6.2 Thorium Ages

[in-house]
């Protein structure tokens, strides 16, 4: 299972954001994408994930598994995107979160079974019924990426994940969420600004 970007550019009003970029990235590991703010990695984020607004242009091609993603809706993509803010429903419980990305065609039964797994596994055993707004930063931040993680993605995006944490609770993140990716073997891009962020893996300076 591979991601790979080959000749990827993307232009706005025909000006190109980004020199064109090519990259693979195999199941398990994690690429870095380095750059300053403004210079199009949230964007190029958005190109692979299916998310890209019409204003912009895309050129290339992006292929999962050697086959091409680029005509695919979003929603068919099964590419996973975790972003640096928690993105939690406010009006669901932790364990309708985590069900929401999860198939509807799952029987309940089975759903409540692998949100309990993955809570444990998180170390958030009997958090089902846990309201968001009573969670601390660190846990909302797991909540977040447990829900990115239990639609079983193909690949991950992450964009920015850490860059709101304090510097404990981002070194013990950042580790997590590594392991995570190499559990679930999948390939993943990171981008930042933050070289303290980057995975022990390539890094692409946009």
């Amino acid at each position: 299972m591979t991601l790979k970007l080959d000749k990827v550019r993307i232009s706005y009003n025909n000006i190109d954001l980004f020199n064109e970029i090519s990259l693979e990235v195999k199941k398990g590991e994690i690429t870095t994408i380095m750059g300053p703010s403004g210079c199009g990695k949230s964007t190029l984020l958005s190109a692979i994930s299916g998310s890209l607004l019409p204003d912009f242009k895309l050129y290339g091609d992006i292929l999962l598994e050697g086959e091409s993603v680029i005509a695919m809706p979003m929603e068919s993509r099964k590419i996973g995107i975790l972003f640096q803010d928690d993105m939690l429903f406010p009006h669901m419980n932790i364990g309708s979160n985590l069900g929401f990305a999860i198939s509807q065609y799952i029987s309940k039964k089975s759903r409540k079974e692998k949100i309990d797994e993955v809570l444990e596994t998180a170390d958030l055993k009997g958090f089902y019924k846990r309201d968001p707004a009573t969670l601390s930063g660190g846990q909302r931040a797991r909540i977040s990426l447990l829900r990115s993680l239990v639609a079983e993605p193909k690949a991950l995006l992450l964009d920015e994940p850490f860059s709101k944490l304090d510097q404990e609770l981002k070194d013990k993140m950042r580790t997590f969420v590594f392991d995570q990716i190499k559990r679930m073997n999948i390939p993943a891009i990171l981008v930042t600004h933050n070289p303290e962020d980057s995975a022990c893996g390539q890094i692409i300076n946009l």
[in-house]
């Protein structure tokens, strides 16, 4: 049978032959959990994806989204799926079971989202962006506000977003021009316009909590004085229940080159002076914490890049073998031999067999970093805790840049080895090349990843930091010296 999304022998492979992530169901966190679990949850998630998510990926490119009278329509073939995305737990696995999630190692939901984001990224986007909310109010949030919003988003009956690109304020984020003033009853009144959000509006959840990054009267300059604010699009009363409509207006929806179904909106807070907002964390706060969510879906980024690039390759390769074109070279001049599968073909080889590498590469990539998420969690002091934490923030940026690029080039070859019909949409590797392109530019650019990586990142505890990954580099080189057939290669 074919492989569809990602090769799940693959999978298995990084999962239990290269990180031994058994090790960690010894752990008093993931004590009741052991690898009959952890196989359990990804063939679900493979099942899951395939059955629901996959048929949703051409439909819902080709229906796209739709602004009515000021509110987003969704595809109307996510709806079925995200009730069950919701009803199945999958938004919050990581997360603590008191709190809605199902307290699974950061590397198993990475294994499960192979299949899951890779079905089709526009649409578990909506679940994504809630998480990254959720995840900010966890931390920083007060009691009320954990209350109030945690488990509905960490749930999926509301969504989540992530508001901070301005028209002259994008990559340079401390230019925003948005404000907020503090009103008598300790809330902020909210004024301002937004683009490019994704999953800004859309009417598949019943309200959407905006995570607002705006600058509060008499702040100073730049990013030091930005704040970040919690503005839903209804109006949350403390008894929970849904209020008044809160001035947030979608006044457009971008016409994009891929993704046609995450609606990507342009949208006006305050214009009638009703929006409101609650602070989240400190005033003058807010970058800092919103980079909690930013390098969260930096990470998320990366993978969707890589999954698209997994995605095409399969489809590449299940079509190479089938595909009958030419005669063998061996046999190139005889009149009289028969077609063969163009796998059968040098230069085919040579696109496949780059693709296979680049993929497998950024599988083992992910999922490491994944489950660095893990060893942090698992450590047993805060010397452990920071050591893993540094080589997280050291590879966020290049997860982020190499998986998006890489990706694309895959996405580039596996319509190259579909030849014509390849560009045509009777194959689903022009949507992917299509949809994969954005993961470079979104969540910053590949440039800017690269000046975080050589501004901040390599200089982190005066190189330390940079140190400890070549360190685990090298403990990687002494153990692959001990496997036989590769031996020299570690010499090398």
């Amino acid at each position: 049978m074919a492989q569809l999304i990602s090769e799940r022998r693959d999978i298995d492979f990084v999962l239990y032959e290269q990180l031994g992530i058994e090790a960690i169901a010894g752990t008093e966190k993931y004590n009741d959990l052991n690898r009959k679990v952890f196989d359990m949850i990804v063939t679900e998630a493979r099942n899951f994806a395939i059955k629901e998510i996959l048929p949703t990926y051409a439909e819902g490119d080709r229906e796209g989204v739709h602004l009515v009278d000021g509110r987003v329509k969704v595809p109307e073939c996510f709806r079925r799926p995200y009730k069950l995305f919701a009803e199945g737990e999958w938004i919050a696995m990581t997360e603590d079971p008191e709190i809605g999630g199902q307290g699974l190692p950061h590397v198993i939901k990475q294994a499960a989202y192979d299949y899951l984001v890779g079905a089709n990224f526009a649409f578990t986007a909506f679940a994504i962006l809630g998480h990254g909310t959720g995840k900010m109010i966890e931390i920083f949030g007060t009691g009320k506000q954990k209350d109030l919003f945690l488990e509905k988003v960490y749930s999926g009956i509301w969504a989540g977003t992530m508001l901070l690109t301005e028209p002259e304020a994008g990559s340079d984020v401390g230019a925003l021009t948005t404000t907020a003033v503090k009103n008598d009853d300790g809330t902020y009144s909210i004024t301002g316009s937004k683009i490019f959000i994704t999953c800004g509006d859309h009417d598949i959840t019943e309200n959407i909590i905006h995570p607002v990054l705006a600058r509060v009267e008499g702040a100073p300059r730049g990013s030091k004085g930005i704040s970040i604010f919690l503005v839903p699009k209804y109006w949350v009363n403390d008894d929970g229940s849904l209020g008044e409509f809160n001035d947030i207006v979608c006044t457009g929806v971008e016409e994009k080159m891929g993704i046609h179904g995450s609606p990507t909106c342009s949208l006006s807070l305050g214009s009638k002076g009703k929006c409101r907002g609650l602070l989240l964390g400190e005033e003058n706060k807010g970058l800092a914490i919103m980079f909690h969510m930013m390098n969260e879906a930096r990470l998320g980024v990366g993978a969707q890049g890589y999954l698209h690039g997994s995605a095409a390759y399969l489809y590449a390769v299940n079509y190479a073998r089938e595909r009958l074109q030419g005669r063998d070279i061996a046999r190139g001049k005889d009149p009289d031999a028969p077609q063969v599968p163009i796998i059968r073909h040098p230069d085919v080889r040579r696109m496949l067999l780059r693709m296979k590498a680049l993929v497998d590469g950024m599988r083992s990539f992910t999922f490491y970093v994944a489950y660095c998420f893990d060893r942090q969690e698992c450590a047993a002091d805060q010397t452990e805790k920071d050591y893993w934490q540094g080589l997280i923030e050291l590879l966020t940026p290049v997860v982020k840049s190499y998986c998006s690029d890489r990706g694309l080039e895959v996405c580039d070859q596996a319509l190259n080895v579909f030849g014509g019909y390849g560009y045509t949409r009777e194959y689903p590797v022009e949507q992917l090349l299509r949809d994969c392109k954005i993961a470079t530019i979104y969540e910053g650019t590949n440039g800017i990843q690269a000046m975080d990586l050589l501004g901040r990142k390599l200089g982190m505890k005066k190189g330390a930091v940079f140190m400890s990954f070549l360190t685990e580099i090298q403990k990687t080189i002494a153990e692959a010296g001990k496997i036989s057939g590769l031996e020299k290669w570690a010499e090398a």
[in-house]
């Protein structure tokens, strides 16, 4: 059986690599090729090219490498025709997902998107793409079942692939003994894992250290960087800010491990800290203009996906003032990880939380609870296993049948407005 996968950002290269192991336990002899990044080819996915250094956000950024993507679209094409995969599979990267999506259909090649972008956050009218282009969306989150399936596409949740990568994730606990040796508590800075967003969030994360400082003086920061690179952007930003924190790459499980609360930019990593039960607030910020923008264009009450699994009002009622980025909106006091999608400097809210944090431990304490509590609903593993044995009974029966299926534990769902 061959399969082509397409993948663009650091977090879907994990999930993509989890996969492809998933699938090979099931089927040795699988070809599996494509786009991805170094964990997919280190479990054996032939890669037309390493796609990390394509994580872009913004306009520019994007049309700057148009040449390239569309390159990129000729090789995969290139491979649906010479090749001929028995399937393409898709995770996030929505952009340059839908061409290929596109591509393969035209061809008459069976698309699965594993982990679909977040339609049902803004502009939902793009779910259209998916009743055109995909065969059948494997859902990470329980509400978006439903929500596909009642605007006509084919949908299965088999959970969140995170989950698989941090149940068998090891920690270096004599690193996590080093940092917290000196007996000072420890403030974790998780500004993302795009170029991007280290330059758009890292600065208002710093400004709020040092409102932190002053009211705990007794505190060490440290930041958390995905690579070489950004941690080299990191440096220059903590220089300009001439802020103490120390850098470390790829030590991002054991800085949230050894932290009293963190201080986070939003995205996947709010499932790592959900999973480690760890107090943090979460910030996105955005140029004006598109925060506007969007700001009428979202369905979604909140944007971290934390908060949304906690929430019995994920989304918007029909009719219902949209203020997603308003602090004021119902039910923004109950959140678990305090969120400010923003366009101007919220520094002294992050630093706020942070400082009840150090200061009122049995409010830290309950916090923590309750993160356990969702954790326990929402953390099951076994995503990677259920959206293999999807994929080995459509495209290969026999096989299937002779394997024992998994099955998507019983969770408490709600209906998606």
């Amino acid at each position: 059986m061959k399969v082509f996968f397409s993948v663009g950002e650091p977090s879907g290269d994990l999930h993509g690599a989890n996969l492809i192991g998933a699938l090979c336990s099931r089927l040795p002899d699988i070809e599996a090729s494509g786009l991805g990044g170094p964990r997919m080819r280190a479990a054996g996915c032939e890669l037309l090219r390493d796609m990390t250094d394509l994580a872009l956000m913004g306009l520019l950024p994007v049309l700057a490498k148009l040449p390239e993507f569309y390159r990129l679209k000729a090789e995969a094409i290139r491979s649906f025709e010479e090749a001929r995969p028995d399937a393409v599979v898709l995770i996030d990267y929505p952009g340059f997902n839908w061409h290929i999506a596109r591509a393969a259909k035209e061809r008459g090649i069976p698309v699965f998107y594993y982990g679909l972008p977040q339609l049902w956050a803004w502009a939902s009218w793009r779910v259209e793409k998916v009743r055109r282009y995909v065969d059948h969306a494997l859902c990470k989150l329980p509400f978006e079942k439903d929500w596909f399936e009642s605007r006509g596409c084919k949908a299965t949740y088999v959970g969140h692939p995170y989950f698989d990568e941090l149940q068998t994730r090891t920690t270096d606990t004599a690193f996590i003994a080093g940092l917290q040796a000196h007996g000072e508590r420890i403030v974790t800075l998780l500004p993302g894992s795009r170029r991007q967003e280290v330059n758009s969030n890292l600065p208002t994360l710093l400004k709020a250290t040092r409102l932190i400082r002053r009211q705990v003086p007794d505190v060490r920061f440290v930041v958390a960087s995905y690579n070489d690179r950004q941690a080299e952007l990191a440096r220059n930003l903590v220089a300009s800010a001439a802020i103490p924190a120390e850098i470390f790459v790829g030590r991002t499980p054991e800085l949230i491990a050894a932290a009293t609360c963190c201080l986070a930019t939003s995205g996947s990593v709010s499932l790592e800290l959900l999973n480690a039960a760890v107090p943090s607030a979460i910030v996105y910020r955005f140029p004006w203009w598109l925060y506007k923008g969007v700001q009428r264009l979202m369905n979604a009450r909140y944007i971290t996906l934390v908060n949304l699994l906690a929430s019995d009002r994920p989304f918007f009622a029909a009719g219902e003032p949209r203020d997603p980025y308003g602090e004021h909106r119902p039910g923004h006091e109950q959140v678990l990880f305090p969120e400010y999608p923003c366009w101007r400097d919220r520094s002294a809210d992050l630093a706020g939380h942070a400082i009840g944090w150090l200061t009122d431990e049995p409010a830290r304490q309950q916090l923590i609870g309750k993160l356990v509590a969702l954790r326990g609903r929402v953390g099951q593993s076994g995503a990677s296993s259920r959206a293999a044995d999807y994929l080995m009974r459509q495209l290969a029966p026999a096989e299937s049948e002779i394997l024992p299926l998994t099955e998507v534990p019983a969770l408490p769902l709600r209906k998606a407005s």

A new measurement of the age of a very metal poor star in the halo of our Galaxy has recently been made by Cowan et al. (1997), following a technique introduced by Butcher (1987). These authors make use of very high-resolution echelle spectra of CS22892-052, a star with a metallicity of only [Fe/H] = -3.1. They find that the observed abundances for stable elements in this star match the observed r-process elemental abundances observed in the Sun. However, for the radioactive element thorium, the abundance is down by a factor of 40 relative to solar. Allowing for the radioactive decay of thorium relative to (stable) europium yields a minimum age for this star of 15.2 ± 3.7 Gyr (1-sigma). If instead of europium alone, an average abundance for all r-process elements from Eu-Er is used, an age of 13.8 ± 3.7 Gyr results. This lower limit to the age is independent of any model of Galactic evolution (which only serve to increase the total age estimates for the Universe). It depends on both the decay rate and the initial abundance of thorium. Although the current sample is small (1 star!) and the uncertainties are correspondingly large, there is excellent promise for the future once the sample is enlarged. Methods like this one are particularly important because of the opportunity of having high-quality ages completely independent of the globular cluster age scale.